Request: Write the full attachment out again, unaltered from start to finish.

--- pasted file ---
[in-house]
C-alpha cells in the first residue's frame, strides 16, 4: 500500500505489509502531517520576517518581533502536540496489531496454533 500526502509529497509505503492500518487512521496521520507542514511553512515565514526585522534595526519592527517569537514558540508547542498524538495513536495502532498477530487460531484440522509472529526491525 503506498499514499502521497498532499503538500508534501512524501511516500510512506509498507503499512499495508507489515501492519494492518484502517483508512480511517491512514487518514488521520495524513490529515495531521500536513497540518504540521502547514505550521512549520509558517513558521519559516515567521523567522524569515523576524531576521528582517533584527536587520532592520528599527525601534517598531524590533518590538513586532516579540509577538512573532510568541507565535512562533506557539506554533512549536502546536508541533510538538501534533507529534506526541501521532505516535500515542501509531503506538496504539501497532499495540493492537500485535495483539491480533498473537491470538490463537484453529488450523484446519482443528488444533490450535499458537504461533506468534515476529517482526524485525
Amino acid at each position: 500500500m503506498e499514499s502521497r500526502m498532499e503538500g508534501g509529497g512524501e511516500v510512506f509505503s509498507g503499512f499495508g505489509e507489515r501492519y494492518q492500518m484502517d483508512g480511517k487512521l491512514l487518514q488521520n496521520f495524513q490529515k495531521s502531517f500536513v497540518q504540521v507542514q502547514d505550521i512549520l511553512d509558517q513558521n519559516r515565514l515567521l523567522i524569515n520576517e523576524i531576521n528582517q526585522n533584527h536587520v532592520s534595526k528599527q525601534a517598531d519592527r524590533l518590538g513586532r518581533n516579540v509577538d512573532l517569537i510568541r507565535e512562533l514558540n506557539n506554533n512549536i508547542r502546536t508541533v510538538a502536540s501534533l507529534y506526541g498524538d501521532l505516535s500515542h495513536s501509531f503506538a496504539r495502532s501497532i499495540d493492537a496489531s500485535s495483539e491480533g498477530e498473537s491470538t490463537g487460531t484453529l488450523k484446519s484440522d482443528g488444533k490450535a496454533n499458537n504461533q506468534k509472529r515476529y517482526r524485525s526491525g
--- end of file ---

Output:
[in-house]
C-alpha cells in the first residue's frame, strides 16, 4: 500500500505489509502531517520576517518581533502536540496489531496454533 500526502509529497509505503492500518487512521496521520507542514511553512515565514526585522534595526519592527517569537514558540508547542498524538495513536495502532498477530487460531484440522509472529526491525 503506498499514499502521497498532499503538500508534501512524501511516500510512506509498507503499512499495508507489515501492519494492518484502517483508512480511517491512514487518514488521520495524513490529515495531521500536513497540518504540521502547514505550521512549520509558517513558521519559516515567521523567522524569515523576524531576521528582517533584527536587520532592520528599527525601534517598531524590533518590538513586532516579540509577538512573532510568541507565535512562533506557539506554533512549536502546536508541533510538538501534533507529534506526541501521532505516535500515542501509531503506538496504539501497532499495540493492537500485535495483539491480533498473537491470538490463537484453529488450523484446519482443528488444533490450535499458537504461533506468534515476529517482526524485525
Amino acid at each position: 500500500m503506498e499514499s502521497r500526502m498532499e503538500g508534501g509529497g512524501e511516500v510512506f509505503s509498507g503499512f499495508g505489509e507489515r501492519y494492518q492500518m484502517d483508512g480511517k487512521l491512514l487518514q488521520n496521520f495524513q490529515k495531521s502531517f500536513v497540518q504540521v507542514q502547514d505550521i512549520l511553512d509558517q513558521n519559516r515565514l515567521l523567522i524569515n520576517e523576524i531576521n528582517q526585522n533584527h536587520v532592520s534595526k528599527q525601534a517598531d519592527r524590533l518590538g513586532r518581533n516579540v509577538d512573532l517569537i510568541r507565535e512562533l514558540n506557539n506554533n512549536i508547542r502546536t508541533v510538538a502536540s501534533l507529534y506526541g498524538d501521532l505516535s500515542h495513536s501509531f503506538a496504539r495502532s501497532i499495540d493492537a496489531s500485535s495483539e491480533g498477530e498473537s491470538t490463537g487460531t484453529l488450523k484446519s484440522d482443528g488444533k490450535a496454533n499458537n504461533q506468534k509472529r515476529y517482526r524485525s526491525g